A little bit tricky for the self-employed.
I didn't know such a thing existed.

You're preaching to the choir, dude.

So, here's my question about political books. How do people stand to read books that only share and provide facts about their own personal points of view? I'm talking about the Ann Coulter and Al Franken political readers of the world. For the most part, the only people reading those books are the hardcore disciples who completely agree with everything they already think. To me, that sometimes seems like nothing more than a big waste of reading time.

Reagan Take a book like William Kleinknecht's The Man Who Sold the World: Ronald Reagan and the Betrayal of Main Street America. Now, I am of the opinion that Ronald Reagan was a total shithead. So you'd think, wouldn't you, that this book would be right up my alley? And I guess it could be. But after reading the Introduction, I just couldn't get myself to read any further. For the most part, I was completely in agreement with everything the author said. If I had any sort of memory (I don't, sadly, except for book titles and the names of BBC actors and the literary adaptations in which they appear, you know, the really important stuff) this would be a great book from which to learn facts and interesting tidbits about the many and exact ways in which Ronald Reagan was a total shithead. Consider:

"But therein lies the great myth of Reaganism, for his betrayal of the working people of America could not have been more complete. Thanks in large part to Reagan's policies, the two periods of economic expansion that followed his election did little for Americans in the middle and lower income brackets...Expressed in constant 1998 dollars, households whose wealth placed them in the bottom 40 percent of the country had seen none of the benefits of two decades of economic growth. Between 1962 and 1983, the average household net worth of that group had grown from $800 to $4,700. But by the time Reagan was out of office in 1989, that group had a negative net worth of $4,100; that is, they were in debt for that amount...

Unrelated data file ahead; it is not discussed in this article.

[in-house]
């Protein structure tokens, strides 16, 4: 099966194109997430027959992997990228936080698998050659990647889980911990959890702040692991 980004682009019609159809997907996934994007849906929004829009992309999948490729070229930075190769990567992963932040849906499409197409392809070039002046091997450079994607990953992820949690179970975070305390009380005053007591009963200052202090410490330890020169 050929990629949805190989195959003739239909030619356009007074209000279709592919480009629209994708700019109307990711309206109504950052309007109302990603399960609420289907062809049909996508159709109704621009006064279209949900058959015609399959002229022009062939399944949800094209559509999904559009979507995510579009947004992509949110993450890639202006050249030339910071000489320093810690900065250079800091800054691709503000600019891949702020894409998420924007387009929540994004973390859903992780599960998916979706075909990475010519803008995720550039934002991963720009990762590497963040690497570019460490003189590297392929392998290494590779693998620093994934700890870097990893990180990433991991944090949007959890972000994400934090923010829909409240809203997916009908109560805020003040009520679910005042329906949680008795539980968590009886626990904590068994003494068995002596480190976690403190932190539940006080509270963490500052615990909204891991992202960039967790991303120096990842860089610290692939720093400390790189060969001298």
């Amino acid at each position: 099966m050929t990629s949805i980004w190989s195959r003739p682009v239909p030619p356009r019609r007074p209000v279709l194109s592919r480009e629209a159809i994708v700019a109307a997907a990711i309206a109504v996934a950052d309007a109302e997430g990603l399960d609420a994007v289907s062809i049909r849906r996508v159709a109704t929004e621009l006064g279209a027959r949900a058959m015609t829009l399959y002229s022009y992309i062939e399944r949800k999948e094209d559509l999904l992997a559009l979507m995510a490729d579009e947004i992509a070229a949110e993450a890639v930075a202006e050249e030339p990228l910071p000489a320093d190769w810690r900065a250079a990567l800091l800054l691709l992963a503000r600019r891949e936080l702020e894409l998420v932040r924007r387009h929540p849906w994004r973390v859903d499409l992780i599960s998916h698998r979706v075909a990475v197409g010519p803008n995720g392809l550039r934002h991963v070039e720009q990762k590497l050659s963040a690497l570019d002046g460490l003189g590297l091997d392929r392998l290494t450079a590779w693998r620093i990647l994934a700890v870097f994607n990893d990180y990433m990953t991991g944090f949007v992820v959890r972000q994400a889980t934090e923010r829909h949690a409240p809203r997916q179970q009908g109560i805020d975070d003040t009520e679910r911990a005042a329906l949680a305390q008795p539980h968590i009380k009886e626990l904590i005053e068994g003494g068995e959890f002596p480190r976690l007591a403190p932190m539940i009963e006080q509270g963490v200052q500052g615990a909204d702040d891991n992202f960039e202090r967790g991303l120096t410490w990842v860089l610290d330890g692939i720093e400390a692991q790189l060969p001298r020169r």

The real winners in that economic growth were the wealthy. The top 1 percento fhouseholds saw its average net worth grown from $7.2 million to $9.1 million between 1983 and 1989, a 26.9 percent increase that far surpassed the 6 percent growth for the middle 20 percent." (pp. xiv-xv.)

Now, that's interesting stuff. But the problem* is, a. I know numbers can be largely manufactured or construed to say pretty much whatever you need them to say, so it's hard for me to get too passionate about them, and b. I'm never going to remember them anyway, so I can have them ready for when someone asks me why my gut feeling is that Ronald Reagan was a total shithead. So yeah, this would probably be an interesting book (there are also chapters on Reagan's mastery of the media, deregulation, his big-business friendly policies, his campaign against Jimmy Carter, crime and punishment, tax, and his relentless pummeling of liberals and the New Deal). I just don't have the time or the heart or the inclination to read it right now. On the other hand, I do now have a title I can remember for the next time someone tells me how great Ronald Reagan was. They won't listen to me or read it or anything, but I'll at least have tried.

*My second problem with the book is this line, from the introduction: "This book is borne of annoyance: a great bewilderment over the myth that continues to surround the presidency of Ronald Reagan." I agree with that in spirit. But shouldn't it be "This book is BORN of annoyance"? Help me out, grammar experts, because if it should be BORN I'm going to be totally annoyed with this book.